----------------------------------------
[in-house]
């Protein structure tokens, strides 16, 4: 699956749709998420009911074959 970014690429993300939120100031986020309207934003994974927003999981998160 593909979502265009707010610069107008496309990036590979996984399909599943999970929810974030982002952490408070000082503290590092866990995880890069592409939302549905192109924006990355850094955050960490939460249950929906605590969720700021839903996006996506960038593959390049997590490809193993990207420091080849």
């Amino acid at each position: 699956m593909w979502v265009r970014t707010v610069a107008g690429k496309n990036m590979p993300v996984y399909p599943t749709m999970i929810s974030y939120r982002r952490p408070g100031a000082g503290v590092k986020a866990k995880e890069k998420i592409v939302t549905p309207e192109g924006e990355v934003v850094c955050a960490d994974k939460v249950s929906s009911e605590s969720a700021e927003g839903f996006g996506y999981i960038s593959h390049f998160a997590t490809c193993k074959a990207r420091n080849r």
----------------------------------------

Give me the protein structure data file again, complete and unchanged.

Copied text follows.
[in-house]
């Protein structure tokens, strides 16, 4: 699956749709998420009911074959 970014690429993300939120100031986020309207934003994974927003999981998160 593909979502265009707010610069107008496309990036590979996984399909599943999970929810974030982002952490408070000082503290590092866990995880890069592409939302549905192109924006990355850094955050960490939460249950929906605590969720700021839903996006996506960038593959390049997590490809193993990207420091080849």
């Amino acid at each position: 699956m593909w979502v265009r970014t707010v610069a107008g690429k496309n990036m590979p993300v996984y399909p599943t749709m999970i929810s974030y939120r982002r952490p408070g100031a000082g503290v590092k986020a866990k995880e890069k998420i592409v939302t549905p309207e192109g924006e990355v934003v850094c955050a960490d994974k939460v249950s929906s009911e605590s969720a700021e927003g839903f996006g996506y999981i960038s593959h390049f998160a997590t490809c193993k074959a990207r420091n080849r």